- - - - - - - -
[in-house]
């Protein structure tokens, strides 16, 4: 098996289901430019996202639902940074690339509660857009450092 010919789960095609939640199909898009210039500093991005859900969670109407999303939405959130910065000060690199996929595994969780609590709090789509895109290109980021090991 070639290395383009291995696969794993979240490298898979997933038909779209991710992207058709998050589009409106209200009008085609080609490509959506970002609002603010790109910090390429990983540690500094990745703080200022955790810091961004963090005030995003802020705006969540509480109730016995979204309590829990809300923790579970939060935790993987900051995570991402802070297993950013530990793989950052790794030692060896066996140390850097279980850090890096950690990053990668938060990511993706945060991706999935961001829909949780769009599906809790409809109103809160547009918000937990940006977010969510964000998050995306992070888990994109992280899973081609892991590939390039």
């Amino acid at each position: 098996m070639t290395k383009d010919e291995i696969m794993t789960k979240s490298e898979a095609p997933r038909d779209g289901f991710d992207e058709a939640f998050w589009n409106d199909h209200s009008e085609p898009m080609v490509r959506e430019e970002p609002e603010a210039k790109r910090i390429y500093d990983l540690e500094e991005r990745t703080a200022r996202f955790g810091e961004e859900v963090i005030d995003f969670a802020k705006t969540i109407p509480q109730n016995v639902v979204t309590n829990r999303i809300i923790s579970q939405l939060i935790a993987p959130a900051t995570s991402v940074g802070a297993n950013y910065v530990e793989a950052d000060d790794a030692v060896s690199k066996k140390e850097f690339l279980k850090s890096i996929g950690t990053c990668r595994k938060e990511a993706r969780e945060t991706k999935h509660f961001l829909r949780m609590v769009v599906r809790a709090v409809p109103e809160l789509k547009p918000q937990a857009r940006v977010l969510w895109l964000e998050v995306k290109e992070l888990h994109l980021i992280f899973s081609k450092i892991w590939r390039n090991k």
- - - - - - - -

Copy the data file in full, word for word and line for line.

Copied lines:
[in-house]
């Protein structure tokens, strides 16, 4: 098996289901430019996202639902940074690339509660857009450092 010919789960095609939640199909898009210039500093991005859900969670109407999303939405959130910065000060690199996929595994969780609590709090789509895109290109980021090991 070639290395383009291995696969794993979240490298898979997933038909779209991710992207058709998050589009409106209200009008085609080609490509959506970002609002603010790109910090390429990983540690500094990745703080200022955790810091961004963090005030995003802020705006969540509480109730016995979204309590829990809300923790579970939060935790993987900051995570991402802070297993950013530990793989950052790794030692060896066996140390850097279980850090890096950690990053990668938060990511993706945060991706999935961001829909949780769009599906809790409809109103809160547009918000937990940006977010969510964000998050995306992070888990994109992280899973081609892991590939390039």
């Amino acid at each position: 098996m070639t290395k383009d010919e291995i696969m794993t789960k979240s490298e898979a095609p997933r038909d779209g289901f991710d992207e058709a939640f998050w589009n409106d199909h209200s009008e085609p898009m080609v490509r959506e430019e970002p609002e603010a210039k790109r910090i390429y500093d990983l540690e500094e991005r990745t703080a200022r996202f955790g810091e961004e859900v963090i005030d995003f969670a802020k705006t969540i109407p509480q109730n016995v639902v979204t309590n829990r999303i809300i923790s579970q939405l939060i935790a993987p959130a900051t995570s991402v940074g802070a297993n950013y910065v530990e793989a950052d000060d790794a030692v060896s690199k066996k140390e850097f690339l279980k850090s890096i996929g950690t990053c990668r595994k938060e990511a993706r969780e945060t991706k999935h509660f961001l829909r949780m609590v769009v599906r809790a709090v409809p109103e809160l789509k547009p918000q937990a857009r940006v977010l969510w895109l964000e998050v995306k290109e992070l888990h994109l980021i992280f899973s081609k450092i892991w590939r390039n090991k």